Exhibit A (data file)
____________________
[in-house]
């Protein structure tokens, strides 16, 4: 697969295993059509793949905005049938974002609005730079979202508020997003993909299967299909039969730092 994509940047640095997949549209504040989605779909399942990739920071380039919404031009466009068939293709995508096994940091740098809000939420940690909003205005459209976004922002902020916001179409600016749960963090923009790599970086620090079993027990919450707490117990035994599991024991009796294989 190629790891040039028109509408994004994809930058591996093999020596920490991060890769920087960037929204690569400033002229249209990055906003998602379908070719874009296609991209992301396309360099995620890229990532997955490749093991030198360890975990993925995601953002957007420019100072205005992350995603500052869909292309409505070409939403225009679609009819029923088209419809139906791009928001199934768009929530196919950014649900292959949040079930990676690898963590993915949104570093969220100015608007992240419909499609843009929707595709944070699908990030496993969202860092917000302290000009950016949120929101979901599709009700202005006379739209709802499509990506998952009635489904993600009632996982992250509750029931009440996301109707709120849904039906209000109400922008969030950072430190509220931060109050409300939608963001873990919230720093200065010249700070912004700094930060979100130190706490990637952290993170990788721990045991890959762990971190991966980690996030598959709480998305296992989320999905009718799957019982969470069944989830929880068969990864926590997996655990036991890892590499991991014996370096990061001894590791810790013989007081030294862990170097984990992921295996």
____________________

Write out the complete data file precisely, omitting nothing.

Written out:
[in-house]
């Protein structure tokens, strides 16, 4: 697969295993059509793949905005049938974002609005730079979202508020997003993909299967299909039969730092 994509940047640095997949549209504040989605779909399942990739920071380039919404031009466009068939293709995508096994940091740098809000939420940690909003205005459209976004922002902020916001179409600016749960963090923009790599970086620090079993027990919450707490117990035994599991024991009796294989 190629790891040039028109509408994004994809930058591996093999020596920490991060890769920087960037929204690569400033002229249209990055906003998602379908070719874009296609991209992301396309360099995620890229990532997955490749093991030198360890975990993925995601953002957007420019100072205005992350995603500052869909292309409505070409939403225009679609009819029923088209419809139906791009928001199934768009929530196919950014649900292959949040079930990676690898963590993915949104570093969220100015608007992240419909499609843009929707595709944070699908990030496993969202860092917000302290000009950016949120929101979901599709009700202005006379739209709802499509990506998952009635489904993600009632996982992250509750029931009440996301109707709120849904039906209000109400922008969030950072430190509220931060109050409300939608963001873990919230720093200065010249700070912004700094930060979100130190706490990637952290993170990788721990045991890959762990971190991966980690996030598959709480998305296992989320999905009718799957019982969470069944989830929880068969990864926590997996655990036991890892590499991991014996370096990061001894590791810790013989007081030294862990170097984990992921295996």